By Barbara Starr
Despite reports of high-level defections of government and military officials, U.S. intelligence sees no signs of significant deterioration of support for Syrian President Bashar al-Assad by his inner circle, senior U.S. intelligence officials said Friday.
Read also: U.N. envoy to meet with Syria's president
The officials, who would speak only on the condition that their names not be used, said that to date, the defections have been of lower-level officials and those in the military. None of those defections, including the group of military officers who are reported to have defected this week, are close enough to al-Assad to truly make a difference, the senior intelligence officials said.
Editor's note: Raffaello Pantucci is an associate fellow at the International Centre for the Study of Radicalisation (ICSR) and the author of the forthcoming "We Love Death As You Love Life: Britain's Suburban Mujahedeen" (Hurst/Columbia University Press).
By Raffaello Pantucci, Special for CNN
Friday's conviction of Shabaaz Hussain, a former British teaching assistant for donating thousands to Al Shabaab is just the latest reason the Somali terrorist group is increasingly a priority for British security services.
With news stories of somewhere in the region of 50 British passport holders fighting alongside Al Shabaab, British officials are vigilant to the potential for terrorist plots that might emanate from Somalia in the future. FULL POST
By Reza Sayah and Nasir Habib in Pakistan and Pam Benson and Adam Levine in Washington
Pakistan's prime minister named a new head of Inter-Services Intelligence, the country's most powerful spy agency and a critical element in the U.S. fight against insurgents in both Pakistan and neighboring Afghanistan.
Lt. Gen. Zahir Ul-Islam, who is currently serving as an army corps commander in the region of Karachi, steps into the new post, the office of Pakistani Prime Minister Yousuf Raza Gilani said Friday. The current ISI chief, Lt. Gen. Ahmed Shuja Pasha, is retiring March 18, Gilani's office said.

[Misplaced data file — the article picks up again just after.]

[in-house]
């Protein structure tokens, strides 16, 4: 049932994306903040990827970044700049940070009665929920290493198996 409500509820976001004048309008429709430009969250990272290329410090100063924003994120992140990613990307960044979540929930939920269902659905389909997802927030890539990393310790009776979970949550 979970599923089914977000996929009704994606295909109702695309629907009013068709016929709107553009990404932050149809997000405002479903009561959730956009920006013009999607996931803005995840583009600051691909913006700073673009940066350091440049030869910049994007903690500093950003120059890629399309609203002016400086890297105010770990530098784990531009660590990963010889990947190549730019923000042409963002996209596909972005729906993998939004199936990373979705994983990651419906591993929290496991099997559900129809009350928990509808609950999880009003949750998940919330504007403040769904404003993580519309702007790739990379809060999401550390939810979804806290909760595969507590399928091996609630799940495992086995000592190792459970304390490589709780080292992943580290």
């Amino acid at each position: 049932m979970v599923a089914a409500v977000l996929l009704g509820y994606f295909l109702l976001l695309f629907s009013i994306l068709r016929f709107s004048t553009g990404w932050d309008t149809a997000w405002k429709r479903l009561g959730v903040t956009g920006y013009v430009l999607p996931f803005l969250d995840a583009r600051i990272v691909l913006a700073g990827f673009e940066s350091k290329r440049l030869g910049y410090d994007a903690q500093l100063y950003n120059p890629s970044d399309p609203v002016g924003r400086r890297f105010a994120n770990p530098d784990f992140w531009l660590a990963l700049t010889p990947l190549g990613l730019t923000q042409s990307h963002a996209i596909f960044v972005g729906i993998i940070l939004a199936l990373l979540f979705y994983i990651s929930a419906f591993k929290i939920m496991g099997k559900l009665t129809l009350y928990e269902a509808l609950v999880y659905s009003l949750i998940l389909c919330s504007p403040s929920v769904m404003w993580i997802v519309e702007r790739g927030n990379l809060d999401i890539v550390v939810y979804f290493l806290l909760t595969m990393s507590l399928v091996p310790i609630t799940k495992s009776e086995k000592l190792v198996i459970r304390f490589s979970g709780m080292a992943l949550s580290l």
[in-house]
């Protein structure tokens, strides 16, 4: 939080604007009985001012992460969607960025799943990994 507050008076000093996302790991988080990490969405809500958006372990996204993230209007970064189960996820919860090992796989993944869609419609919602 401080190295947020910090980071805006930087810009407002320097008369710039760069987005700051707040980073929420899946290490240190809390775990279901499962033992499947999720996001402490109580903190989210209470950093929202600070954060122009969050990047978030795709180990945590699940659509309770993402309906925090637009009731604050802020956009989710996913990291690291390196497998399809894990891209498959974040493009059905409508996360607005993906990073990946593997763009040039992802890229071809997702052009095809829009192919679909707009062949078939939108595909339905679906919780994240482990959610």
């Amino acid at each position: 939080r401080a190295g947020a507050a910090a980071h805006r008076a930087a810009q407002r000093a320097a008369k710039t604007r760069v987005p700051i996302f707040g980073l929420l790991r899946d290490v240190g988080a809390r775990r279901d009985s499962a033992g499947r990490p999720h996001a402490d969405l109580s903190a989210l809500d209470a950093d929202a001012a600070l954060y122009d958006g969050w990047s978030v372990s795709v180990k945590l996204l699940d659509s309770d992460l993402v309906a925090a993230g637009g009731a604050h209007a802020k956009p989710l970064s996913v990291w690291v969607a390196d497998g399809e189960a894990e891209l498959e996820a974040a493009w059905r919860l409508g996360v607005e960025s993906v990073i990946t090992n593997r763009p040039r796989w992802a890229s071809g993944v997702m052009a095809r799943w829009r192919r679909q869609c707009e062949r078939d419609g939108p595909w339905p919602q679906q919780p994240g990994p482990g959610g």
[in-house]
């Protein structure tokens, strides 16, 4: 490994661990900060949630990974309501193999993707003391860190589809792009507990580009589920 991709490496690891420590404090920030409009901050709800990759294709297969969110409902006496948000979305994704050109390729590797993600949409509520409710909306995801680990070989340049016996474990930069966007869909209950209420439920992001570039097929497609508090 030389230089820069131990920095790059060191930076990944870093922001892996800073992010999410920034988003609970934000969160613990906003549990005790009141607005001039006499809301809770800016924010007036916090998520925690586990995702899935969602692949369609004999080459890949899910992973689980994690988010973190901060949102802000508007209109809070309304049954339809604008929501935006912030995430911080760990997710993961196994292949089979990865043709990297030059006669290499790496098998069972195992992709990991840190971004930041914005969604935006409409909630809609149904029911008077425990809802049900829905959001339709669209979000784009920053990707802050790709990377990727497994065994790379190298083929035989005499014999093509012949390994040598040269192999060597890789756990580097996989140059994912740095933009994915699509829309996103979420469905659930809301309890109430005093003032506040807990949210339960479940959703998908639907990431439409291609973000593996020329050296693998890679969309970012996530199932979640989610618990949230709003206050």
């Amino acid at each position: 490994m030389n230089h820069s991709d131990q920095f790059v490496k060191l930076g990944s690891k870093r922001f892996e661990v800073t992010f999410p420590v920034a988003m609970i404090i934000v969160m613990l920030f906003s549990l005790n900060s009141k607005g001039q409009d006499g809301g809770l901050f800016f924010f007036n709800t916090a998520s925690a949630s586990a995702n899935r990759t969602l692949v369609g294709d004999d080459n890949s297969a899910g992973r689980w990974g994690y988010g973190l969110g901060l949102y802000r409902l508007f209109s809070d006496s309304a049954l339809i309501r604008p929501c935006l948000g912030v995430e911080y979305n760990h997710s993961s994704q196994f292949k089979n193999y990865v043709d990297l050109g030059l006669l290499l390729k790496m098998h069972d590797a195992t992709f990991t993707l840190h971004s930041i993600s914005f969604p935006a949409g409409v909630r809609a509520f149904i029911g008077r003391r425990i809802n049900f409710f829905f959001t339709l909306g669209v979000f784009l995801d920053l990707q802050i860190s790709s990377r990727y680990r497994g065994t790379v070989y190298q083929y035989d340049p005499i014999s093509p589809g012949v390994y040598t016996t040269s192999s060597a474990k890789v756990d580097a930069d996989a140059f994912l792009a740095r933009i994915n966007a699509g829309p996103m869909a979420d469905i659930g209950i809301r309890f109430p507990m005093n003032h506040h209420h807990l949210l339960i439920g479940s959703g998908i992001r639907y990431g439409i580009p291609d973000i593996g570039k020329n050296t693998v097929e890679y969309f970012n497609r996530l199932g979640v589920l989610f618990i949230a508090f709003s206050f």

Islam was in the ISI as a two-star general before being promoted to three-star general in 2010 and being appointed to one of nine coveted corps commander posts. Each of Pakistan's corps commanders oversees a large army formation in a specific part of the country.
The appointment has been approved by the head of Pakistan's military, Gen. Ashfaq Pervez Kayani. Kayani submitted three names to the prime minister to select from for the appointment. FULL POST
By Guy Azriel, reporting from Jerusalem
While Israel has the most advanced military in the Middle East - including a suspected-but-undeclared nuclear arsenal of its own - Israeli analysts say there's no guarantee that a unilateral strike will roll back an Iranian program it sees as a threat to its survival.
Yet that's the choice observers say the Jewish state may soon face, and some argue the benefits would outweigh the costs military action would incur.
Read more here
By Suzanne Kelly and Pam Benson
Editor's note: In the Security Clearance "Case File" series, CNN national security producers profile the key members of the intelligence community. As part of the series, Security Clearance is focusing on the roles women play in the U.S. intelligence community
On May 1, 2011, Letitia 'Tish' Long was at Central Intelligence Agency headquarters, watching the greatest intelligence-special operations mission of the past decade, unfold.
"We were anxious. It was tense. There were periods of time when we didn't know exactly what was happening," Long told CNN.
Long and others could do little but wait to see whether months of intelligence preparation would pay off as Navy SEALs raided the compound in Pakistan where they believed al Qaeda leader Osama bin Laden was hiding out.
She was one of only a few women in the room that day, and the only woman who headed a major intelligence agency. FULL POST
By Elise Labott
Does recent - and rare - praise by Iran's supreme leader for President Barack Obama's efforts to dampen war talk suggest the regime is making an overture toward the United States?
According to Iran's state-run Press TV, Ayatollah Seyyed Ali Khamenei welcomed Obama's statement that there is a "window of opportunity" to resolve the Iranian nuclear crisis through diplomacy, calling such remarks positive. This week, Obama has tried to cool down the martial rhetoric, saying there is too much "loose talk" of war with Iran.
"This talk is good talk and shows an exit from illusion," Khamenei told Iran's Assembly of Experts, a senior clerical body, about Obama's remarks.
He also singled out Obama's comments about bringing the Iranian people to their knees with continued sanctions. That, he said, "shows the continuation of illusion in this issue."